Labyrinth

Oh how I wanted to enjoy this book.

In my third year at university I spent an incredible year ‘teaching’ (I use this term loosely) English in Perpignan in South West France. A very good friend of mine from uni was doing the same thing in Carcassonne, about 70 km or a shortish train journey to the north east, so I spent many weekends visiting her there or touring the area.

In the 1200s the region around Carcassonne was the battleground of the Albigensian Crusade, as the Northern French attacked the ‘heretic’ Cathars of the Languedoc in a landgrab disguised as a religious crusade. The history of that time is one of sieges, massacres, burnings alive and a land lost – the whole intermingled with stories of hidden treasure, Templar knights and, of course, the Holy Grail.

Everywhere you go in the region there are echoes of this past – in the funny old bookshops where books on Rosicrucianism and Occitan share shelf space with Tarot cards and crystals; in the sounds of the tourist industry cashing in on the romantic splendour and isolation of the Cathar castles; in the eccentric treasure-seekers who still flock to Carcassonne and Rennes-le-Chateau in the belief that the Holy Grail is somehow hidden around the next corner; and yes, in a certain wistful melancholy that still clings to some of these castles if you visit early in the day before the tourist hordes arrive.

And so, years before Dan Brown made the Holy Grail sexy, I became completely besotted with the Cathars and the history of the crusade.

Kate Mosse (sic)’s book is a timeslip novel set in present-day Carcassonne and its 13th century parallel. Its central characters are, unusually, female; it is tolerably well-written and the bits set in 13th century Carcassonne are evocative and apparently well-researched. Unfortunately the plot also features people being banged on the head every other chapter; two female heroines, without an ounce of common sense between them doing everything they can to put themselves in danger; two comic-book style female villainesses and the most incredibly fantastical and lazily-written denouement.

But, most unforgivably of all, the book is deadly dull. I didn’t care enough about the heroines, the tangled plot was far too knotty for me and I kept confusing the vast cast of characters and their similar-sounding French names (and I speak French). One day I’m going to analyse how Dan Brown can write shockingly bad novels which keep me turning pages faster than a windmill on acid, whereas I plodded through this one like a seaside donkey and can’t now, two weeks after finishing it, tell you much about the plot. And, oh, I so wanted to love it.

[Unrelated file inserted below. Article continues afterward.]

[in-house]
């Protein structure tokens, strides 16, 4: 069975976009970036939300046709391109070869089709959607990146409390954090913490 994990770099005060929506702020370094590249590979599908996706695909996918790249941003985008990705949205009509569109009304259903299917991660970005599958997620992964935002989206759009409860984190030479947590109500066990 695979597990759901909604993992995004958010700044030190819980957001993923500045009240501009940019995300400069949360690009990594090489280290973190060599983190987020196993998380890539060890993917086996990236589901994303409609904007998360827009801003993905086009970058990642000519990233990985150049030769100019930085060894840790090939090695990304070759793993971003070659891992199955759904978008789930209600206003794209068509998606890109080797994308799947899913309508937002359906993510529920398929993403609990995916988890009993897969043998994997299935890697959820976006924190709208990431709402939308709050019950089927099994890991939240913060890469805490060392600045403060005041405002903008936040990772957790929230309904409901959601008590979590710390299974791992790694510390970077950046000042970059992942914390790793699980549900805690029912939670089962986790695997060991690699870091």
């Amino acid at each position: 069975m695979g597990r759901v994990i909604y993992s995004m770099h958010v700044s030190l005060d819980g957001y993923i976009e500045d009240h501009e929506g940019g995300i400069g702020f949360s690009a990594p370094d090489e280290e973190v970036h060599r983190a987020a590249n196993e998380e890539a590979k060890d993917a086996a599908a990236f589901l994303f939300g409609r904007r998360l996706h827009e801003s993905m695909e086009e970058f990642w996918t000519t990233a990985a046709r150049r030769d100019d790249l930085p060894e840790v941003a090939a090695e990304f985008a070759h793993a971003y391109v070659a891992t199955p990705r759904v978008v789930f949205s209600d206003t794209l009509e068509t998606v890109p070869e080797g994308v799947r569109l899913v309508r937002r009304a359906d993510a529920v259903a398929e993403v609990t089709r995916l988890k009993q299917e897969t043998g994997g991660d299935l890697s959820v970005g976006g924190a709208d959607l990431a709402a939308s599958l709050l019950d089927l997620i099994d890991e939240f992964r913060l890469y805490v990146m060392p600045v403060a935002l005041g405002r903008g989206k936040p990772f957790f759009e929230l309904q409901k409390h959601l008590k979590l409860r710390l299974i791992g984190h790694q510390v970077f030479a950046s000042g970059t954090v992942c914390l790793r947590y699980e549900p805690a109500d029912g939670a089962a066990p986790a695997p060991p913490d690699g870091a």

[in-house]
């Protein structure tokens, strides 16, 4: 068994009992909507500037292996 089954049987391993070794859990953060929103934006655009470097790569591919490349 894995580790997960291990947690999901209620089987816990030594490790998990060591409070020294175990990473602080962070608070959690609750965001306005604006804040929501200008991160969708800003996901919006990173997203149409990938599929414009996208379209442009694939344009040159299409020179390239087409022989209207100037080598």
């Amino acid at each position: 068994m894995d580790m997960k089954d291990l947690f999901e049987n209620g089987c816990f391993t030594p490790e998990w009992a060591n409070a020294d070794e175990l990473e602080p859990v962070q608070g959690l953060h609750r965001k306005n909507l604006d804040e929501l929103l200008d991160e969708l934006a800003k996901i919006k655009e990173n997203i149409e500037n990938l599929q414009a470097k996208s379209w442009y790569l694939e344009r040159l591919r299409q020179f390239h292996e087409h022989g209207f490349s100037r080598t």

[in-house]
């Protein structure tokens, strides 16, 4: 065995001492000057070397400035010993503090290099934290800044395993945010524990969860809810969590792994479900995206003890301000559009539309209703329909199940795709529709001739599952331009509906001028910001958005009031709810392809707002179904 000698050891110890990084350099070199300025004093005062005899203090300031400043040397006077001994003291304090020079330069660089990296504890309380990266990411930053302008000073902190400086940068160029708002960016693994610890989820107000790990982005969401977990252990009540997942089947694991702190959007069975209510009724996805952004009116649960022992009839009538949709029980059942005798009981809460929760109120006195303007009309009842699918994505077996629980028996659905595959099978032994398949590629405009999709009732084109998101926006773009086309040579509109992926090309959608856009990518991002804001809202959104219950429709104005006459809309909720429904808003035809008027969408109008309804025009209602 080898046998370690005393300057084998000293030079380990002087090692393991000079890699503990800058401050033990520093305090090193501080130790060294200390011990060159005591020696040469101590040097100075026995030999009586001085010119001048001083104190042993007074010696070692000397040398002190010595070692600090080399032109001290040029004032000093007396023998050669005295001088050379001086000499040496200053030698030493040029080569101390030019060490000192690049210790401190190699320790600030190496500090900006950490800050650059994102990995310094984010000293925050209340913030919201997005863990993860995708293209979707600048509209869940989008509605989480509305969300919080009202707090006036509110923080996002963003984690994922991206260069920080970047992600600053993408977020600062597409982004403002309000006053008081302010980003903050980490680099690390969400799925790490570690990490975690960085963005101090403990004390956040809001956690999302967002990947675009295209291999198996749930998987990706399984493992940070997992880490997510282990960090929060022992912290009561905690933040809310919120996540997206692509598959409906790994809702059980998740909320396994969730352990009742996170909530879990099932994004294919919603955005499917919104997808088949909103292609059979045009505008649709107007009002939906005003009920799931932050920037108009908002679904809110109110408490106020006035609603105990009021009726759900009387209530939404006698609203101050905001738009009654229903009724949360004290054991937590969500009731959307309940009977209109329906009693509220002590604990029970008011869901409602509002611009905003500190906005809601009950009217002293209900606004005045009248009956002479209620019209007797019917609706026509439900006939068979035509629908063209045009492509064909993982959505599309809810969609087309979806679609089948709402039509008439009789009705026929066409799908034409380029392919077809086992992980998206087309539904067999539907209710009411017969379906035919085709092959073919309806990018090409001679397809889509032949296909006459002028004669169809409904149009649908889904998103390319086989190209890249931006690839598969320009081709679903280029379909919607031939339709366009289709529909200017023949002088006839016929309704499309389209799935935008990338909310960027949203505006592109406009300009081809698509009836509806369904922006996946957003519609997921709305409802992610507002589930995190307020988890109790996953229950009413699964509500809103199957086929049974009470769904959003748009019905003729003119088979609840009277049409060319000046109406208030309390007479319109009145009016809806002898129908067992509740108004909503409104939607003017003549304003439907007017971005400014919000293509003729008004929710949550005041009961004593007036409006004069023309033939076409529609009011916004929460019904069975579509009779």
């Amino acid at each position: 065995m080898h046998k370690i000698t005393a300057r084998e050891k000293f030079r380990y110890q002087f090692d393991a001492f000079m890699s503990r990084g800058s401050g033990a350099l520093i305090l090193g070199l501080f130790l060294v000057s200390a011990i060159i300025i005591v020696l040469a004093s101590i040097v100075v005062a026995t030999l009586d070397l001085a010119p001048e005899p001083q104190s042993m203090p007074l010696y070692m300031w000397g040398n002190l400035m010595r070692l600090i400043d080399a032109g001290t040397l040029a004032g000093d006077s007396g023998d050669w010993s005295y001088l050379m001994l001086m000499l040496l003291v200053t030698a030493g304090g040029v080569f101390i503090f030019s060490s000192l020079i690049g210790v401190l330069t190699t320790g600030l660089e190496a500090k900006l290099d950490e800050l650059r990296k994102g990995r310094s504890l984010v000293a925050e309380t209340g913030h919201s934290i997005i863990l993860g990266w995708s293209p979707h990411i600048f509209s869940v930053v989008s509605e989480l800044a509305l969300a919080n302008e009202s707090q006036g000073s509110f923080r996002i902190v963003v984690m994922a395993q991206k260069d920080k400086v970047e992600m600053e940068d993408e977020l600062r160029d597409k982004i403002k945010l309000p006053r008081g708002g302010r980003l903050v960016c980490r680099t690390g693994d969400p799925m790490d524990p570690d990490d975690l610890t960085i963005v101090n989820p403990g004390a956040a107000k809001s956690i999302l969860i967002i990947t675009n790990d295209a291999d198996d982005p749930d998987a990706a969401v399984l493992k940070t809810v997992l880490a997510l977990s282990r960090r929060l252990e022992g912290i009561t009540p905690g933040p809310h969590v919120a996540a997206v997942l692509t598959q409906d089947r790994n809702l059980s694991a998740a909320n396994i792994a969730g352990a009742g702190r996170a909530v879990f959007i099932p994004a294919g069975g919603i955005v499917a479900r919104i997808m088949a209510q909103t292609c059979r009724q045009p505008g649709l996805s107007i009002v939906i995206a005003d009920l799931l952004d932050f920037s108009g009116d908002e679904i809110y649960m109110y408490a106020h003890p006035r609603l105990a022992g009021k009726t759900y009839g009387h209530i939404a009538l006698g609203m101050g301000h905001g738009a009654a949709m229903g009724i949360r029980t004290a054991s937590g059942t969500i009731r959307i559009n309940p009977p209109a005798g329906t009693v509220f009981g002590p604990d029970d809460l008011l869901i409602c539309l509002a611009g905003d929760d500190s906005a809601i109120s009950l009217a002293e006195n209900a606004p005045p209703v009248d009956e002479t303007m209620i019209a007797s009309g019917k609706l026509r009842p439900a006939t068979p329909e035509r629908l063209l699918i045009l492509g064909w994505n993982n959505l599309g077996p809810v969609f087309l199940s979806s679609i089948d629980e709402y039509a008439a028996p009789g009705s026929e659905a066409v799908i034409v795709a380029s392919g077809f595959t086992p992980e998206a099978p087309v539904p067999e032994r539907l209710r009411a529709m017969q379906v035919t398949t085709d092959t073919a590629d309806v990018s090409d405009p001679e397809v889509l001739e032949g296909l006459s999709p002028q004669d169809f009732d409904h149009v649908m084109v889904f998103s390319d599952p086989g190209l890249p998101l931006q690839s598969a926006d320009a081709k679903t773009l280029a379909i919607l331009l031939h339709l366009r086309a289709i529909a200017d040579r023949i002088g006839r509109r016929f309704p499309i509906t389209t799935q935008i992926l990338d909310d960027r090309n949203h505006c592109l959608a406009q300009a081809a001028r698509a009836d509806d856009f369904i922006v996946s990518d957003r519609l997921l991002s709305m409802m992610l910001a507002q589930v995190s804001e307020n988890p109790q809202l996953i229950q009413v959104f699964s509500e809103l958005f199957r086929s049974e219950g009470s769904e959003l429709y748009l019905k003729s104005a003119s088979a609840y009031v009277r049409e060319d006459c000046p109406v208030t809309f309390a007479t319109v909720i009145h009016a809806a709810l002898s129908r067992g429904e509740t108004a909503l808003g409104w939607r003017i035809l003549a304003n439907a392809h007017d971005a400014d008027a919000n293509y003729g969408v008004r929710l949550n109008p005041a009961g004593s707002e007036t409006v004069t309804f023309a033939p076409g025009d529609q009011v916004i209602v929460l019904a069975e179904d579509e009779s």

By the way, the press reviews quoted in the first few pages are EXTREMELY kind (and one of the reasons why I decided to buy the book), far kinder indeed than the customer reviews on Amazon. Could it be anything to do with the fact that the author is the co-founder of the Orange Prize for Fiction and a big literary cheese?

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Comments

  1. Diane says

    The Dan Brown phenomenon is fascinating. I listened to the Da Vinci Code on CD, which helped me ignore the appalling writing (and yes – I was hooked). I opened “Angels and Demons” and gave up after two pages (a record for me) because I simply cannot read anything that is written in lumpen clich├ęs. He obviously does shedloads of research and knows a good plot when he sees one. Just think how good it would be if he could actually write…
    Dxx

  2. says

    You may wish to stick with ‘Angels and Demons’. I remember reading the first few pages, laughing because it was so outrageously bad and feeling slightly ashamed with myself that I was reading such a thing.
    But I was pregnant at the time and lying in bed with nausea with nothing else to read, so I persevered for a few more pages. I finished the book about 10 hours later…I think he lines the pages with crack or something.
    I actually enjoyed it more than the Da Vinci Code (maybe because I’ve lived in Rome) though there is a plot twist at the end which is unbelievable even for Dan Brown.

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